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In final speech, Nick Smith apologises for voting against marriage equality, fulfilling promise to son

Outgoing MP Nick Smith has apologised during his valedictory speech for having voted against marriage equality in 2013, after making a promise to his son who told him he was gay three years ago.

"Already at that time I felt my views were wrong," he said today. 

In his last speech in Parliament, Smith said there was "an issue I got wrong".

"The error is all the more personal with my 20 year old son being gay. 

"I want to put on record today my apology to New Zealand's LGBT+ community."

Smith is leaving Parliament after being a National MP since 1990. He abruptly announced his departure from Parliament two weeks ago over what he said were personal and professional reasons, including a Parliamentary Services inquiry into a "verbal altercation" with a staffer. 

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National stalwart Nick Smith promised to do so after his son came out as gay three years ago. Source: 1 NEWS

Talking to 1 NEWS, the National Party stalwart said he really felt he "owes an apology to the LGBT+ community in New Zealand". 

"I voted against gay marriage," he said of the legislation that passed despite his lack of support. 

"My son Logan told me about three years ago he was gay. Already at that time I felt my views were wrong. I gave him a commitment that before I retired from Parliament I would give that apology publicly.

"When Logan first told me, we went out for a meal and he had something important to tell me. I was worried it was something else so when he told me he was gay we had a big laugh and a big hug."

Smith said he wanted to put his apology officially on record. Said in Parliament, it means the apology is on Hansard records.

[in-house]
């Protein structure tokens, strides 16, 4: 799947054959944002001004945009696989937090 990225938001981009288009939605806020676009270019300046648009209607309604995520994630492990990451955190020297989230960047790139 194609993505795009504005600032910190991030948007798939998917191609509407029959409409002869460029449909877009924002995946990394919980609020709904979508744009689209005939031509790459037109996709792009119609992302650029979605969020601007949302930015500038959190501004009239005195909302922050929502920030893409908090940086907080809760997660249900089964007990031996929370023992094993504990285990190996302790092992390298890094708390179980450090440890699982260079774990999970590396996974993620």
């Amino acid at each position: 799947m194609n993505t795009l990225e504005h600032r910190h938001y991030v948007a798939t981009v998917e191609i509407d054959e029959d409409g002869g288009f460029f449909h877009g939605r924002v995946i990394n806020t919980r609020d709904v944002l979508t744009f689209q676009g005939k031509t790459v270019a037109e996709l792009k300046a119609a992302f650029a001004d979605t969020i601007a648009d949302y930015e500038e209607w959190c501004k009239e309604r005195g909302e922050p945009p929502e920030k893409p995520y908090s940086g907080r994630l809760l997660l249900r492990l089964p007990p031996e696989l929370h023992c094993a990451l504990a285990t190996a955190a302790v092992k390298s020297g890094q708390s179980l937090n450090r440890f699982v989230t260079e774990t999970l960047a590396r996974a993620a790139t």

Logan said he was never worried about telling his father he was gay.

"I knew he had changed his views already and I knew he has been a supportive father all along the way.

"I think it's just important to demonstrate people can learn and their views can change as an example to other people.

"I'm really proud of him. I think it's just important to demonstrate people can learn and their views can change."

Smith thought a media story was to be published on the verbal altercation, but there was no story published on the matter. National leader Judith Collins says she "certainly did not push" MP Nick Smith to resign. 

"I was disappointed to lose the Nelson seat at the 2020 election after 30 years representing the region," he said in May. "It was working for constituents and advocating for the region that I enjoyed most and I have come to realise that the role as a List MP is just not me.

"Parliamentary Services have been conducting a confidential inquiry into a verbal altercation in my Wellington office last July that has not concluded," he said at the time. 

National leader Judith Collins described Smith as being "incredibly resilient, resourceful person with boundless energy and determination". 

After Winston Peters left Parliament, Smith was the longest continuously serving MP, having been first elected in October 1990 - giving him the title of Father of the House.